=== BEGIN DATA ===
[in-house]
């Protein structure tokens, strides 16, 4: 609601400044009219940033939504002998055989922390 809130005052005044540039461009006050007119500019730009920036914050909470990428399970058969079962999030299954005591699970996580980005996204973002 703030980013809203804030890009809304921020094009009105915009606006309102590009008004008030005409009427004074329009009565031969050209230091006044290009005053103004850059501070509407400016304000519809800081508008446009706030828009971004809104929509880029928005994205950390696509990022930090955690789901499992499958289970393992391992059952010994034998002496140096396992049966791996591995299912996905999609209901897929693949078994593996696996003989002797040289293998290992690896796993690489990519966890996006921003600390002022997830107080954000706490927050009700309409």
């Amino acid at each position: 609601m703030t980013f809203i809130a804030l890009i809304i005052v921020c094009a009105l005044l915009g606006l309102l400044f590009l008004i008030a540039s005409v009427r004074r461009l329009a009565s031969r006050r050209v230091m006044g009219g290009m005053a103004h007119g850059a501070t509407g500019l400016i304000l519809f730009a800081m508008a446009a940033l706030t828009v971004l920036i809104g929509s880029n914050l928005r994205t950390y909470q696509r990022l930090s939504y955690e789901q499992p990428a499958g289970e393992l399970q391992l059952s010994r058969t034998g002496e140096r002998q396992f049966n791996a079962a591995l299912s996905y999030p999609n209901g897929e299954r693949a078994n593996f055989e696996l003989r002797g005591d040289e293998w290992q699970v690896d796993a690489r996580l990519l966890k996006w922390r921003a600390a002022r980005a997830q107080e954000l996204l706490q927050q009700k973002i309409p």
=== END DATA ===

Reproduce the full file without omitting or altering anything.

[in-house]
């Protein structure tokens, strides 16, 4: 609601400044009219940033939504002998055989922390 809130005052005044540039461009006050007119500019730009920036914050909470990428399970058969079962999030299954005591699970996580980005996204973002 703030980013809203804030890009809304921020094009009105915009606006309102590009008004008030005409009427004074329009009565031969050209230091006044290009005053103004850059501070509407400016304000519809800081508008446009706030828009971004809104929509880029928005994205950390696509990022930090955690789901499992499958289970393992391992059952010994034998002496140096396992049966791996591995299912996905999609209901897929693949078994593996696996003989002797040289293998290992690896796993690489990519966890996006921003600390002022997830107080954000706490927050009700309409």
């Amino acid at each position: 609601m703030t980013f809203i809130a804030l890009i809304i005052v921020c094009a009105l005044l915009g606006l309102l400044f590009l008004i008030a540039s005409v009427r004074r461009l329009a009565s031969r006050r050209v230091m006044g009219g290009m005053a103004h007119g850059a501070t509407g500019l400016i304000l519809f730009a800081m508008a446009a940033l706030t828009v971004l920036i809104g929509s880029n914050l928005r994205t950390y909470q696509r990022l930090s939504y955690e789901q499992p990428a499958g289970e393992l399970q391992l059952s010994r058969t034998g002496e140096r002998q396992f049966n791996a079962a591995l299912s996905y999030p999609n209901g897929e299954r693949a078994n593996f055989e696996l003989r002797g005591d040289e293998w290992q699970v690896d796993a690489r996580l990519l966890k996006w922390r921003a600390a002022r980005a997830q107080e954000l996204l706490q927050q009700k973002i309409p």